I write a lot about the tragedy that has befallen us as a selfish people who do not care about the poor and oppressed as we should—the fear, the greed, the identity crisis that has caused us to forget that all people are our people.  Strangely, selfishness can also prevent us from interacting well with people who are just like us—the fear, the greed, the identity crisis that has caused us to forget that there is enough space for everyone… well… unless we hoard stuff.  Then it gets tricky.

Over a period of time, I have been slowly processing what it is that I actually need, defined as require.  I think it’s important to make a distinction between basic, physical needs and self-indulgent wants, but there is also something in-between.  Maybe there is even a lot of something in-between.  And the middle is always where lines blur and color turns to grey.  I’m still working through it, but I have reached a few defining principles:

I require less than I thought.  With undertones of self-deprecating humor, I have sometimes referred to myself as high maintenance, but I’m realizing that I’m actually not.  In reality, I don’t ask nearly as much of others as I ask of myself.  I made a list of my expectations, this morning, and it looked like this: don’t lie to me, don’t waste my time, don’t hurt my kids.  I’m pretty sure those are all reasonable requests.  Admittedly, I turn into someone I don’t even know if those principles are broken, so they’re more than ‘just’ wants.  They are needs.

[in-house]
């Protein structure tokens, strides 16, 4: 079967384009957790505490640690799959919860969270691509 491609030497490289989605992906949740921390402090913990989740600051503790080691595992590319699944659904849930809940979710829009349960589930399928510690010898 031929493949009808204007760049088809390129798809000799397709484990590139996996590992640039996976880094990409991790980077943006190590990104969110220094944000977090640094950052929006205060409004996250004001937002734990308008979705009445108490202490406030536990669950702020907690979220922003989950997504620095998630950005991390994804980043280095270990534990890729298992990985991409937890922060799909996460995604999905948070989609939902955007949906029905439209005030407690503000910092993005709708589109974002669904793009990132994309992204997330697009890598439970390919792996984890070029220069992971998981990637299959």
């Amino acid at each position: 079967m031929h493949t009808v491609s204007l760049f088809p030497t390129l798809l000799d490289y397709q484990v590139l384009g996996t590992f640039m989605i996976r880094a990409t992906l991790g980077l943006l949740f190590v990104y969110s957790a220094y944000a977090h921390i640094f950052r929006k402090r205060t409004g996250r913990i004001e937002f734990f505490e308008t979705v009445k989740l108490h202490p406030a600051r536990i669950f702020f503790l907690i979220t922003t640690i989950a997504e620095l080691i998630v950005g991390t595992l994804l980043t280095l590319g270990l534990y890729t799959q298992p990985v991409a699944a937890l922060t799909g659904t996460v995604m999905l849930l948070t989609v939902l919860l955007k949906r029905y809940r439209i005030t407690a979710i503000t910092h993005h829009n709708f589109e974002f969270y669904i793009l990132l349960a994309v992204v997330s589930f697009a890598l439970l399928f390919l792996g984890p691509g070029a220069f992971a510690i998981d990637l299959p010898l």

I require very few things, which is not to say that I do not own far too many.  As our family has downsized (even with five children at home), some of our close friends and family members have freaked out.  Are we giving away too much?  I don’t think so, and I am confident that it is tied to my next need…

I require ample, uncluttered space.  This is holistically true.  Physical space is one thing, but I also need mental, emotional, spiritual, and even social space.  Just as in literature, there must be a balance between blank space and text or images (activity).  If there are no margins, I do not recognize what I have for what it is.   

I require that people take priority over possessions or prominence.  It’s not about me.  I will share.  Community has become more essential to me than ever, so if you need my stuff… or even if you legitimately need my space (admittedly, I might be slightly stingier with that)… you can have it.  There’s enough to go around. 

Maybe that’s why this piece of Jacob’s and Esau’s narrative stings.  Why can’t they be satisfied with less of themselves and more of the other?  Thankfully, their story doesn’t end like this, but they lose so much in the process of trying to gain something else.  The number of years and the quality of relationship that is lost simply isn’t worth it.

‘The land’ can support us all.